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Minimax
Evaluating Leaves

We now know that we can evaluate the leaves of a game tree, but how does that help us? How are we going to use those values to find the best possible move for a game state that isn’t a leaf?

Let’s imagine a situation where you’re playing as the "X" player in a game of Tic-Tac-Toe and the game is almost over. The game board isn’t a leaf but it’s close. You have three possible moves. All three moves will immediately end the game — each of those future boards will be leaves.

Let’s say picking move A will result in you winning and moves B and C will each result in a tie. You’d clearly pick move A.

By picking move A, you’ve picked the move that led to the board with the highest value. You were picking between a 1 (an "X" win) or two 0s (the moves that would lead to a tie). Because you picked the move with the highest value, we can say that "X" is the maximizing player.

Let’s say you were playing a the "O" player under the same circumstances. Picking move A would somehow immediately lead to "X" winning, while moves B and C would lead to a tie. You’d pick one of the boards that would lead to a tie. "O" is the minimizing player. You would love to pick a board with the value of -1 (an "O" win), but unfortunately, that board doesn’t exist. You’ll have to settle with picking a board with the value of 0. At least you prevent "X" from winning.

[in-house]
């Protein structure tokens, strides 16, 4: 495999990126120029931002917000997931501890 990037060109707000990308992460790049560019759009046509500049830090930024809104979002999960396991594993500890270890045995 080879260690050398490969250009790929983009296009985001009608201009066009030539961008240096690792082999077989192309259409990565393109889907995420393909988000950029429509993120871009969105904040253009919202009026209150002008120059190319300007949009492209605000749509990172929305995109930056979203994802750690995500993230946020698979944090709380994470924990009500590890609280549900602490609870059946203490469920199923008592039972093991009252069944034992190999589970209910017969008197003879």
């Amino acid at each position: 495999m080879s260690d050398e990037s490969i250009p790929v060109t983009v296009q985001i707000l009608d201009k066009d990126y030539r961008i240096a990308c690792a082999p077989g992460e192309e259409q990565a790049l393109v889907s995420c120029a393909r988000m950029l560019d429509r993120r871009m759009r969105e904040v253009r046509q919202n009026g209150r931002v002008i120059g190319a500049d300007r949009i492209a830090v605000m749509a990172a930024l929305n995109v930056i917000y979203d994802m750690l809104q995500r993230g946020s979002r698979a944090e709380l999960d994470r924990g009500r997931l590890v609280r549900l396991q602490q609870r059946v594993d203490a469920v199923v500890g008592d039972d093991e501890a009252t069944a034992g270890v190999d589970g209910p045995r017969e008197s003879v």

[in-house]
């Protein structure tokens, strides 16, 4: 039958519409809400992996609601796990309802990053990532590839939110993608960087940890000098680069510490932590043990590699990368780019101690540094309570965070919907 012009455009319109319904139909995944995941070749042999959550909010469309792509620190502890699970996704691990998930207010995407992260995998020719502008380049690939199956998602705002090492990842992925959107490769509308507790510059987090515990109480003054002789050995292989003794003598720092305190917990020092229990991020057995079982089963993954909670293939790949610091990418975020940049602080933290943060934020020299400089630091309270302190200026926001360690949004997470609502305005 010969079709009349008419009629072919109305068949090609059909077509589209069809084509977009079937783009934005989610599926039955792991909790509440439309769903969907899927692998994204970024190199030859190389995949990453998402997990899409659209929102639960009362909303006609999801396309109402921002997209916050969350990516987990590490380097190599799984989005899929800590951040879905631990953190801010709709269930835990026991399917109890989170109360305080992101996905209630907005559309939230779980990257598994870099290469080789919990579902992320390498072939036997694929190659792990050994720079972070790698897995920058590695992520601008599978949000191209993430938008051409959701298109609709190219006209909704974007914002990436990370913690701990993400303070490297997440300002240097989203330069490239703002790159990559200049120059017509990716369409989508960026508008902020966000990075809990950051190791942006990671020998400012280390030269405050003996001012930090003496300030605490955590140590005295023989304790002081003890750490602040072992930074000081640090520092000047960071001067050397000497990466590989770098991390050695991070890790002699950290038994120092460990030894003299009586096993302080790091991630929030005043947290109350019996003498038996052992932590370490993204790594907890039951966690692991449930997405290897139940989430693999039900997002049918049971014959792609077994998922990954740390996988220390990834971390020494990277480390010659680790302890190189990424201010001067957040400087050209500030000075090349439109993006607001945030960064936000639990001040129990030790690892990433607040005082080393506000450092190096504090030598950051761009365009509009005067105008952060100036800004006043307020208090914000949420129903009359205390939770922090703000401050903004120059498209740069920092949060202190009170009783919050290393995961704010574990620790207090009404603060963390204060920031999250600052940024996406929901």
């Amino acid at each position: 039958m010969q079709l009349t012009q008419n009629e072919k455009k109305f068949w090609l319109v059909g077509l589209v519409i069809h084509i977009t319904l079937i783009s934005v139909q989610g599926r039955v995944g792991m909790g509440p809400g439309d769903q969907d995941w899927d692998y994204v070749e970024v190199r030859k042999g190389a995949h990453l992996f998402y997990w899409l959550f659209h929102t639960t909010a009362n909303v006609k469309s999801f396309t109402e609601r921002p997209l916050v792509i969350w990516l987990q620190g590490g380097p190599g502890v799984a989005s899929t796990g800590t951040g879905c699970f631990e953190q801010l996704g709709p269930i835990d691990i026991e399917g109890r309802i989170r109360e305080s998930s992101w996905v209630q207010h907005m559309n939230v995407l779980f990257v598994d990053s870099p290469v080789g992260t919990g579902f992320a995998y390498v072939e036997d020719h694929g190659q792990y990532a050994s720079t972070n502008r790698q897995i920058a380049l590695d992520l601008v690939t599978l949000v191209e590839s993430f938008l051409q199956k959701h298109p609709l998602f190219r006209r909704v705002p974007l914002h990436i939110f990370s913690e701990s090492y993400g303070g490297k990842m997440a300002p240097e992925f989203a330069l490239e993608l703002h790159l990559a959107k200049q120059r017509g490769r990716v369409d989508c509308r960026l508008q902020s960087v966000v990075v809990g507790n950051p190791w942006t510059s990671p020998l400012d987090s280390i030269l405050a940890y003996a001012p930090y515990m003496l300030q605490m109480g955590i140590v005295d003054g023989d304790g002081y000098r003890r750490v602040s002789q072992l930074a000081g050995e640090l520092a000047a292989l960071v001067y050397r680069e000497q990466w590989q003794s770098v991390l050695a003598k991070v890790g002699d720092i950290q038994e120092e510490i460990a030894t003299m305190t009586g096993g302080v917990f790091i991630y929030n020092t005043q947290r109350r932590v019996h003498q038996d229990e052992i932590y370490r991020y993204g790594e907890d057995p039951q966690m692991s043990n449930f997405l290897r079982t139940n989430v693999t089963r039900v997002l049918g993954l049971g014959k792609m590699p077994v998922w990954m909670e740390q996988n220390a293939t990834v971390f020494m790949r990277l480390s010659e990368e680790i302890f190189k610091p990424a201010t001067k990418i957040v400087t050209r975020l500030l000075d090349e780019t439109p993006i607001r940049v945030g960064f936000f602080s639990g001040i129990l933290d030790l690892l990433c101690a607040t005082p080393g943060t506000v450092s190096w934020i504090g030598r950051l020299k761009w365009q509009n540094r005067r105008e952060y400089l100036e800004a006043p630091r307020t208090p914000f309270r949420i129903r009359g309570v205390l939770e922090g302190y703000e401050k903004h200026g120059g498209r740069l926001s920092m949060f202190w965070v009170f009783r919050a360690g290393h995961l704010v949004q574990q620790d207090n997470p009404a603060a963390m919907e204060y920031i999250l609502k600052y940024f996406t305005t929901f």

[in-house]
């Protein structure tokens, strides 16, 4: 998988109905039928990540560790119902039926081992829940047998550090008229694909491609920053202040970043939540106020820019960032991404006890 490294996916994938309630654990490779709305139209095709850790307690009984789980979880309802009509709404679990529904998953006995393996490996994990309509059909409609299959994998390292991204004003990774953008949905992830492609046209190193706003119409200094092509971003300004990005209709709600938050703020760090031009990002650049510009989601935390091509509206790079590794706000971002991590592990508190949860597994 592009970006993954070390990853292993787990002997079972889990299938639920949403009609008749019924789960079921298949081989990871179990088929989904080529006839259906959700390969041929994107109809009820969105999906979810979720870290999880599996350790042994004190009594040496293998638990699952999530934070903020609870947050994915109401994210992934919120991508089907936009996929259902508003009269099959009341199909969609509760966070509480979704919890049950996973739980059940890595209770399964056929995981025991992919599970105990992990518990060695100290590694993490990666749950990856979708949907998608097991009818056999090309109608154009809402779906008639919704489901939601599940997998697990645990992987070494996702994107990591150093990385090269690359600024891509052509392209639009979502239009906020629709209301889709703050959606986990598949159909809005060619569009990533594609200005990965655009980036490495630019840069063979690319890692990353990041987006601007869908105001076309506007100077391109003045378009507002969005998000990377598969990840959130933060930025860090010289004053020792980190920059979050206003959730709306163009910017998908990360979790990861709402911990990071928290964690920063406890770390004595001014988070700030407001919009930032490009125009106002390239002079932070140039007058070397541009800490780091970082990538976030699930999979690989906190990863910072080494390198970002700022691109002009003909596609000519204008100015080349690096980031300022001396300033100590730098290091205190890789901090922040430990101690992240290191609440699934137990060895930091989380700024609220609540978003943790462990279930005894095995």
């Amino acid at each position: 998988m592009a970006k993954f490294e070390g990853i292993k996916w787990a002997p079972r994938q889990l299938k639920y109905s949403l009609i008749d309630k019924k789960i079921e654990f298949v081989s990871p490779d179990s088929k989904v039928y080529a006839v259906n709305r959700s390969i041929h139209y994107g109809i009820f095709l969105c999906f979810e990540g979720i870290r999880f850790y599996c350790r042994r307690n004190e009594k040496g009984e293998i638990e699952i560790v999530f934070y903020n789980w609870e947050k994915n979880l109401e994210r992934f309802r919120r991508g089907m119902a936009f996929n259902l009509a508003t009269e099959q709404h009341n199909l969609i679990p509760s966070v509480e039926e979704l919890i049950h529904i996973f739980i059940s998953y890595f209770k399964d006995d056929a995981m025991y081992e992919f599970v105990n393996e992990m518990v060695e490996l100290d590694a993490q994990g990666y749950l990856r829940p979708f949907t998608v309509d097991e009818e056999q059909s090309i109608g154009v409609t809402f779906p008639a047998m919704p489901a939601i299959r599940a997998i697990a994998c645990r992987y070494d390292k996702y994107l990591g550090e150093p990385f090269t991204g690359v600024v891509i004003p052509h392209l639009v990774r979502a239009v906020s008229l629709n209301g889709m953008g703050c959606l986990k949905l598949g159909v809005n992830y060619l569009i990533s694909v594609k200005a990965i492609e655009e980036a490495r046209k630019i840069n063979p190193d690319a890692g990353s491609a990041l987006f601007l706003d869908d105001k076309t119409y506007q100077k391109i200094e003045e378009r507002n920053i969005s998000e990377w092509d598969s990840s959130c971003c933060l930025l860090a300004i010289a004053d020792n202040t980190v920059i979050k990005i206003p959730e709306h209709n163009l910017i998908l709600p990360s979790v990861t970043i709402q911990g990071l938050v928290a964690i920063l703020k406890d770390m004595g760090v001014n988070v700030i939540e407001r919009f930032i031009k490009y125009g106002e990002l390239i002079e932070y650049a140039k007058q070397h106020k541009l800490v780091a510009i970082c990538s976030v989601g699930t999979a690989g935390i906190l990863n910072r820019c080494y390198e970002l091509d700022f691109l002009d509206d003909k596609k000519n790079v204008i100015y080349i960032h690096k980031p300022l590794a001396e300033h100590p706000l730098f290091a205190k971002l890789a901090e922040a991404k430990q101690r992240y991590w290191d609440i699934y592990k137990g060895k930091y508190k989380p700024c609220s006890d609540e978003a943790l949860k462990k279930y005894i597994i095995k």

Take a look at the gif below to see the minimax algorithm running on a game of Tic-Tac-Toe where the tree is slightly bigger. The leaf nodes get evaluated and those values get passed up the tree depending based on whether it was the minimizing or maximizing player’s turn.

A Tic Tac Toe game tree using the minimax algorithm

The root of the tree ends up with a value of 0. This means that the best move for the current player is the move that corresponded with the value of 0.

Instructions

We’ve made an applet that will walk you through the minimax algorithm.

At the top of the tree, you’ll see the current game state. You’re the maximizing player ("X") trying to figure out the optimal move.

Begin by evaluating the leaf nodes of the tree. If you evaluate a node correctly, the drop down box will turn green. You can evaluate non-leaf nodes once every child of that node has been correctly evaluated.

The value of a non-leaf will depend on whether it is the maximizing player or minimizing player’s turn.

Bubble the values to the top of the tree to find the value of the optimal move.

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